After diving into the details, I can say spray foam insulation does seem to deliver on its promises. Accurate thermal performance data supports the manufacturer’s superior efficiency and air sealing claims. Homeowner experiences confirm it slashes energy costs compared to fiberglass.

Spray foam insulation exceeds traditional materials in nearly every performance category that matters. Despite the higher initial cost, it provides excellent long-term value through energy savings and comfort. It’s a wise investment for most homes. While no insulation is a panacea, spray foam comes close to living up to its lofty hype.


Does spray foam insulation insulate better than fiberglass?

Yes, spray foam typically has a higher R-value per inch than fiberglass batts. More importantly, it air seals and resists convection for reduced heat loss. Tests and actual homeowner experience confirm spray foam lowers energy costs more than fiberglass.

How long does spray foam insulation last?

Properly installed spray foam should last at least 20 years and often 50+ years without degradation. It won’t settle over time like fiberglass and resists moisture and pests. The closed-cell structure is very durable.

What are the downsides to spray foam insulation?

The main downsides are the higher installation cost and the need to prep existing homes thoroughly to accommodate the foam. It also makes future modifications slightly harder. Poor moisture management during installation can cause problems, too.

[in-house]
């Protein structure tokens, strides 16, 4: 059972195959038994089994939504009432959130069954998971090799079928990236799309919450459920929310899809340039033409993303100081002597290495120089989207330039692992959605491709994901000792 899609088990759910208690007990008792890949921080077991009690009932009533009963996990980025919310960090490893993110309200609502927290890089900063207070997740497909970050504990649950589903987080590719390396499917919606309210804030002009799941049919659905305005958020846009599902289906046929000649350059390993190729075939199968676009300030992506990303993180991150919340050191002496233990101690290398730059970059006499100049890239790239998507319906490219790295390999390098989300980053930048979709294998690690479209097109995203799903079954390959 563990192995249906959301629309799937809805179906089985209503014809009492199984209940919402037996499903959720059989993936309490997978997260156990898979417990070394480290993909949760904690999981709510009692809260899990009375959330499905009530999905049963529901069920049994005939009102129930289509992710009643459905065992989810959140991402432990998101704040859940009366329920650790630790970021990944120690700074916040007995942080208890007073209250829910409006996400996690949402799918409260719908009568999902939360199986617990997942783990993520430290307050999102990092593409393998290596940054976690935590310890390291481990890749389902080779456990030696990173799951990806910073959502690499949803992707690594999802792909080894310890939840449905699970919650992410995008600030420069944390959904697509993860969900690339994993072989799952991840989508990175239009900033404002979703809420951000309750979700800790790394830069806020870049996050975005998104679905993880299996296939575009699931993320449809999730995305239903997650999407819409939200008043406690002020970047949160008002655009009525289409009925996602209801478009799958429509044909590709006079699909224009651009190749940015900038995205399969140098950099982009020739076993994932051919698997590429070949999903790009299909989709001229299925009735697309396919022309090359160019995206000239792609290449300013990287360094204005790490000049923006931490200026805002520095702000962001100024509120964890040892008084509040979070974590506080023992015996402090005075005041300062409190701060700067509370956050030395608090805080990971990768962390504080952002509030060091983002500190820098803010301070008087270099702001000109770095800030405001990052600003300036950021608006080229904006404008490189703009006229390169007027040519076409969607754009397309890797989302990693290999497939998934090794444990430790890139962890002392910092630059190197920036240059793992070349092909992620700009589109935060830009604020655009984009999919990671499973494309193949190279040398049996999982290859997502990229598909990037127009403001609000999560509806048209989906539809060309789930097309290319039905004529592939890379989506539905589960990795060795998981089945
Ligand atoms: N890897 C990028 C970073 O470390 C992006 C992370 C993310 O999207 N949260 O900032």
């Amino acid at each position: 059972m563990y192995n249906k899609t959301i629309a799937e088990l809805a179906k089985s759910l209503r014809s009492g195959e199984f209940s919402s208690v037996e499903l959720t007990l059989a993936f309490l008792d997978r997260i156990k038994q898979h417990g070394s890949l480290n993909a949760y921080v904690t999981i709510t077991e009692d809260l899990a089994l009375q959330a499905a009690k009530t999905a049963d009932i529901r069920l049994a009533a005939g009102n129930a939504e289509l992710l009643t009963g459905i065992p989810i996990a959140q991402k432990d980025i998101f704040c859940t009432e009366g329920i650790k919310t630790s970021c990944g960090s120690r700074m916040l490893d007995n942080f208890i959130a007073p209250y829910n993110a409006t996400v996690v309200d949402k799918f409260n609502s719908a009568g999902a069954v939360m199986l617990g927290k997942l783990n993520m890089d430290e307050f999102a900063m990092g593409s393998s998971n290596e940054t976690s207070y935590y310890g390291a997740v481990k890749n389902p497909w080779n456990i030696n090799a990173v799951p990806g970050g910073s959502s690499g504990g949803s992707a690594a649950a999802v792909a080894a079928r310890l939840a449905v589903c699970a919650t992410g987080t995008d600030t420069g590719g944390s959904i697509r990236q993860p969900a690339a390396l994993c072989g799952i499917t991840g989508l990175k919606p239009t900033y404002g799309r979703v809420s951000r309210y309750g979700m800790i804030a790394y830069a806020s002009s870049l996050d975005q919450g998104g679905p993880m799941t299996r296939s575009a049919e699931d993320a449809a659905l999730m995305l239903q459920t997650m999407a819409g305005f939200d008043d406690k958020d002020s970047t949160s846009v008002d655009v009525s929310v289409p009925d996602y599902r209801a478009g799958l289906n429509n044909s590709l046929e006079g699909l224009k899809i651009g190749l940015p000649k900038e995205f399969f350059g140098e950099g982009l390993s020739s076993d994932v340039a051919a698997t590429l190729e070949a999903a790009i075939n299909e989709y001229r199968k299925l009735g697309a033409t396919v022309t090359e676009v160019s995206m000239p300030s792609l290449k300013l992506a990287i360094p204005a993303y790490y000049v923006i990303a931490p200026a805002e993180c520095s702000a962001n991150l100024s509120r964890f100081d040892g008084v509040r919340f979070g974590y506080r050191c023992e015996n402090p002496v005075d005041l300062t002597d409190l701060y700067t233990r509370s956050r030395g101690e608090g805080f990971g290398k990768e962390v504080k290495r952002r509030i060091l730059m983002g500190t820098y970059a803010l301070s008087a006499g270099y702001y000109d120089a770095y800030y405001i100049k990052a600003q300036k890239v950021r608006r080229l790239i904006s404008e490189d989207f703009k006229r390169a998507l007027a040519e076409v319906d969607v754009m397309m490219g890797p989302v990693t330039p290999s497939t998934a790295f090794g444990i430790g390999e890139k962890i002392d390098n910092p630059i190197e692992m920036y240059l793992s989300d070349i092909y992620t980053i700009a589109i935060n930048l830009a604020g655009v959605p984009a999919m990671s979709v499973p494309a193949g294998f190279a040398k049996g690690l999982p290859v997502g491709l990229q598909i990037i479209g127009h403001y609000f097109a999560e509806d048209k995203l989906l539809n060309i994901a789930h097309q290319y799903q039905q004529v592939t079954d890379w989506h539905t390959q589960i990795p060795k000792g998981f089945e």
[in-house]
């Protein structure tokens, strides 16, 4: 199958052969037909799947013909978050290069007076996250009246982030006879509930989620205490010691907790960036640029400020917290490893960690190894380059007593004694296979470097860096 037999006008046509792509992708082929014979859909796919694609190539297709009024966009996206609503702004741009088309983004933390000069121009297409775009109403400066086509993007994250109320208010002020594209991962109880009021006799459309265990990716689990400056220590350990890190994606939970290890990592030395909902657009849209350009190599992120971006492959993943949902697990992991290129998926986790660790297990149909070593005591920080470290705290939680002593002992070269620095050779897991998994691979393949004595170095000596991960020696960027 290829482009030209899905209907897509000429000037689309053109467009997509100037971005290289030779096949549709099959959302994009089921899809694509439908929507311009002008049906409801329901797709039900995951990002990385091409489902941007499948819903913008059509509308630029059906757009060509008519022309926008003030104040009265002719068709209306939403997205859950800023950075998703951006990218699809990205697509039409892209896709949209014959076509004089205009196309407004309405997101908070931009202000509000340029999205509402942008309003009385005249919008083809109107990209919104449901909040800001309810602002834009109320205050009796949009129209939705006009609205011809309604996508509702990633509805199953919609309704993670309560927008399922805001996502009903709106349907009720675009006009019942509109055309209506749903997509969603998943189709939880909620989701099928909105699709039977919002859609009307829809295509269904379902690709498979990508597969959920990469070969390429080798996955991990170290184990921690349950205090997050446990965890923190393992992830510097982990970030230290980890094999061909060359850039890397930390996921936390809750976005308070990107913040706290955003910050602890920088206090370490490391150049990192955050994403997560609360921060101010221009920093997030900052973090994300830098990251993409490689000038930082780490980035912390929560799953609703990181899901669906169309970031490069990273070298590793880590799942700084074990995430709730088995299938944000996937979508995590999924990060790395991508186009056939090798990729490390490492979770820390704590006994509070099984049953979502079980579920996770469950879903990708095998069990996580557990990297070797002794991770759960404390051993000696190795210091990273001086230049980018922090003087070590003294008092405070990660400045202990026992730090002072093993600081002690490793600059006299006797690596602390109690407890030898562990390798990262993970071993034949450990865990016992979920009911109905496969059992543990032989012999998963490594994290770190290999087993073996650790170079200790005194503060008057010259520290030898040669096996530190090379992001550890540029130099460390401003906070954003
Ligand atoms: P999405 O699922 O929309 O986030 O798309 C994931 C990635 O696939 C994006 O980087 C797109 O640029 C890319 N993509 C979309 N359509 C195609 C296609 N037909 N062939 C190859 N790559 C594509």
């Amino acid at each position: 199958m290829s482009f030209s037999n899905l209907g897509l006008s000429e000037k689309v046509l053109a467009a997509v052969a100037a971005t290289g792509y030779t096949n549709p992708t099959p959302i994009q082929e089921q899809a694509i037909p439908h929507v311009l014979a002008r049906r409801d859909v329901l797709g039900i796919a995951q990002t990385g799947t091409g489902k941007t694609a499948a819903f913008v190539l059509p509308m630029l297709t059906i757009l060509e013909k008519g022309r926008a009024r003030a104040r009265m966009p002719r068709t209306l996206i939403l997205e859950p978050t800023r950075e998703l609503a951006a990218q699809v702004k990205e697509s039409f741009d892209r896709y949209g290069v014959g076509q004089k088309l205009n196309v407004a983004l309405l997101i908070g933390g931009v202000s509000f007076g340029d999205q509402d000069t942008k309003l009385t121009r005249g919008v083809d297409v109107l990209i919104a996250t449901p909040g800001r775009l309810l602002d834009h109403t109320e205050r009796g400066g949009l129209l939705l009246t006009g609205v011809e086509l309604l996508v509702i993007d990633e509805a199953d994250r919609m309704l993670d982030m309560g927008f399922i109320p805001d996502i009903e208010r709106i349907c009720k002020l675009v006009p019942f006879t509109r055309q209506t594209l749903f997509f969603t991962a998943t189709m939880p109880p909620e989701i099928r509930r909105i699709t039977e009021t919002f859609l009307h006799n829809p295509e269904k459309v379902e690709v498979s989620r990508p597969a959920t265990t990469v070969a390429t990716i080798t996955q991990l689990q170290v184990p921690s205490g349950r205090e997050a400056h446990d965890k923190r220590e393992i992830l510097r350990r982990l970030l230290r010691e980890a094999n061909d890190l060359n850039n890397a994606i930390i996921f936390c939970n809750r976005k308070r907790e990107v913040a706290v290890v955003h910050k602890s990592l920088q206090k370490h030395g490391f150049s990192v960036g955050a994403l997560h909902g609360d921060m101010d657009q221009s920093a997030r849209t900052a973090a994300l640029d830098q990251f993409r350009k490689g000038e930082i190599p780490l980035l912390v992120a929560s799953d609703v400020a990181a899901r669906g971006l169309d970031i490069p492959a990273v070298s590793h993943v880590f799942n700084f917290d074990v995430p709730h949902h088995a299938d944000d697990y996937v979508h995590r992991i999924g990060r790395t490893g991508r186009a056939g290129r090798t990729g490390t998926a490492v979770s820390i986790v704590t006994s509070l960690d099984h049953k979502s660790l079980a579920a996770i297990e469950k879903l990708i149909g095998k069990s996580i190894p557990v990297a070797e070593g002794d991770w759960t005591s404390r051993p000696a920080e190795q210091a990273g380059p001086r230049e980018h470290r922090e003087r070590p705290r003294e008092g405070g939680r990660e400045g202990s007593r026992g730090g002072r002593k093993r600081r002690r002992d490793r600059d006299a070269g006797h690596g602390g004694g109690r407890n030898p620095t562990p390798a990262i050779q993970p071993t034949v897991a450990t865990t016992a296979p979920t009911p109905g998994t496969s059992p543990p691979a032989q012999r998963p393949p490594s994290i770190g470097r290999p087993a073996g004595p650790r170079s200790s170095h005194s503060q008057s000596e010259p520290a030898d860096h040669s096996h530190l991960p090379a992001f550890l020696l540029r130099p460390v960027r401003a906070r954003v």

Can you install spray foam insulation yourself?

In theory, you can rent spray foam equipment as a DIY project. However, the chemicals, safety gear, and precision application required make professional installation highly advisable for most homes.

Does spray foam insulation have any risks or downsides?

Properly installed foam is inert, non-toxic, and safe. Off-gassing during curing can be an irritation but poses no significant health risks. Some people find the cost high, while others don’t like how it makes upgrades slightly harder. But overall, risks are minimal.

The Bottom Line

If you want to insulate your home, spray foam should be on your radar. Don’t just take the manufacturers’ word for it – look at the thermal data, ask for homeowner testimonials, and make an informed decision. For most homes, spray foam is a wise investment that delivers impressive, long-lasting energy efficiency with minimal downsides. While no solution is one-size-fits-all, spray foam insulation lives up to the hype for many modern construction and retrofit projects.

About the author

Francisco Bowman

Francisco Bowman

Francisco is a Home and Garden expert with over 10 years of experience in the industry. He is passionate about helping homeowners choose the right Home and Garden for their needs and budget. Read his article for tips, tricks, and advice on everything Home and Garden-related.

View all posts